/ \   / \   / \
    C   D E   F G   H
  / \   / \   / \   / \
 L   M N   O P   Q R   S
 W   X Y   Z a   b c   d
  \ /   \ /   \ /   \ /
    h   i j   k l   m
     \ /   \ /   \ /
Trigons are similar to Triominos, except instead of having numbers at each corner, the numbers are on the sides of each triangular piece. Can you take a set of 24 trigons, consisting of all possible configurations of the values 0, 1, 2, and 3, and place them into a hexagon, two units on a side, such that each adjacent side matches correctly? Or, show why it can't be done.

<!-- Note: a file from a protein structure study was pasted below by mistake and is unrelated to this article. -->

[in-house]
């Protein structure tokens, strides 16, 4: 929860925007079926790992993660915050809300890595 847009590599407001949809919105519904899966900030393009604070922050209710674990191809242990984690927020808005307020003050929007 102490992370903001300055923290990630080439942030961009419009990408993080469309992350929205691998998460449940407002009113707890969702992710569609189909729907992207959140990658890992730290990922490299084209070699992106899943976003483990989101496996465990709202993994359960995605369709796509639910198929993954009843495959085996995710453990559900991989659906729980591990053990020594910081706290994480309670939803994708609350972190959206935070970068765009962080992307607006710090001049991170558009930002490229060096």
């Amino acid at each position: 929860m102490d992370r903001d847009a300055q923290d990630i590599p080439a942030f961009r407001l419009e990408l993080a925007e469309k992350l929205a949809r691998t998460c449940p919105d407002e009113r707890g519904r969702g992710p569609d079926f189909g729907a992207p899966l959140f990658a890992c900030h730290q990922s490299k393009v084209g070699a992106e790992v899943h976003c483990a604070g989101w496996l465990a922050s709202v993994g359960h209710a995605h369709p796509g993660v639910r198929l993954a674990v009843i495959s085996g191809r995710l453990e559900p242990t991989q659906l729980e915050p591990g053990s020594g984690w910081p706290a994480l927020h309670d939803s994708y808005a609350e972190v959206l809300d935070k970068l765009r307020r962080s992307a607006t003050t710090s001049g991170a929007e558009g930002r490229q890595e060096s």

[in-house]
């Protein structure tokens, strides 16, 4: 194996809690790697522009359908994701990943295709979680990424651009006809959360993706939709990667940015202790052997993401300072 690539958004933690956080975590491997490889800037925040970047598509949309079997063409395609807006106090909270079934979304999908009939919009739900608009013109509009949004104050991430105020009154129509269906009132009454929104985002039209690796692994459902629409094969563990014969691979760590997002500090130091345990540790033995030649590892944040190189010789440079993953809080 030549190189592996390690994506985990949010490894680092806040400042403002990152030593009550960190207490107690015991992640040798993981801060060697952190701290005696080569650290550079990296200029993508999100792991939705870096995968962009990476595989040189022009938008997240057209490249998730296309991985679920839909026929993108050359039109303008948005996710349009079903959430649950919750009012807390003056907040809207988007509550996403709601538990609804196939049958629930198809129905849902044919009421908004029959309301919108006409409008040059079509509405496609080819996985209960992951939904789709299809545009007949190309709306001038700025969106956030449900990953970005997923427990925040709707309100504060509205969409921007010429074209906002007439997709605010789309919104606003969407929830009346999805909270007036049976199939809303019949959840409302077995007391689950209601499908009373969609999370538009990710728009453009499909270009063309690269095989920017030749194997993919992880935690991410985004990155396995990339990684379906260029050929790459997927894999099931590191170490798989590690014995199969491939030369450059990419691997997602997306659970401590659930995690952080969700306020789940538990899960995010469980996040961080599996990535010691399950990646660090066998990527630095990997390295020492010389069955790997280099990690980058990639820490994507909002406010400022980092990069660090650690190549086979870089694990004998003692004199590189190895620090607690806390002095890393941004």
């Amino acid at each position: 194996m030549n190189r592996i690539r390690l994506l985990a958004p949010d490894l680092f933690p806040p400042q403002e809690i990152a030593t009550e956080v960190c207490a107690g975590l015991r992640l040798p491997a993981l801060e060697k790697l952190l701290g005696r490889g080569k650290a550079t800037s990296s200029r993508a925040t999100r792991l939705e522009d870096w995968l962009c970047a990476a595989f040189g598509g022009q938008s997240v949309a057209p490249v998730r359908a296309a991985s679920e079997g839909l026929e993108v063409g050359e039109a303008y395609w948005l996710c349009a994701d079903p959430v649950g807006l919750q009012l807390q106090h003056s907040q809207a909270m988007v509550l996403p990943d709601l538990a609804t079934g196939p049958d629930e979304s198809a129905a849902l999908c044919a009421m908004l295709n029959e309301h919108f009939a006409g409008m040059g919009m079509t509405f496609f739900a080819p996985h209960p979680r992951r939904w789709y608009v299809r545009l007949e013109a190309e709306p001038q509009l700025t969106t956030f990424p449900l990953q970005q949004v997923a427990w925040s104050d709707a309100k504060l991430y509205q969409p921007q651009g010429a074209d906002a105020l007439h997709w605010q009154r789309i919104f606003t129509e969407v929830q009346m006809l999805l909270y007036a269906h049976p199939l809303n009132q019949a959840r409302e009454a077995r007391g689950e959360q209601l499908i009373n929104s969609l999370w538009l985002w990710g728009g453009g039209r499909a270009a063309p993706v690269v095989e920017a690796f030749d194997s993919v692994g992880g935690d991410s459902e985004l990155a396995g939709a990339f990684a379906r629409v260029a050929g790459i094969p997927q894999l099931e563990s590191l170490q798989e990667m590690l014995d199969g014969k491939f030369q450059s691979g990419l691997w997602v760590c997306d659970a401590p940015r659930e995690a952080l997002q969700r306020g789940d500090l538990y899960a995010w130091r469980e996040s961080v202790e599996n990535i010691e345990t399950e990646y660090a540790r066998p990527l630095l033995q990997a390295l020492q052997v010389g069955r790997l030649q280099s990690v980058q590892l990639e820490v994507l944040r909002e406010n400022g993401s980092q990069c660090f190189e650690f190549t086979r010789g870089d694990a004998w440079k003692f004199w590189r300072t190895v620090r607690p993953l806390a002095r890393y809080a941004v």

(Note that 1-2-3 is a different trigon than 1-3-2, since neither can be rotated to create the other; while 1-1-2 would be the same as 1-2-1, since the latter can be rotated to obtain the former.)
Since I think the above problem may be easily solved, consider the following extension puzzles:

Source: Original, based on a puzzle in Dell's Math Puzzles and Logic Problems magazine.

Mail to Ken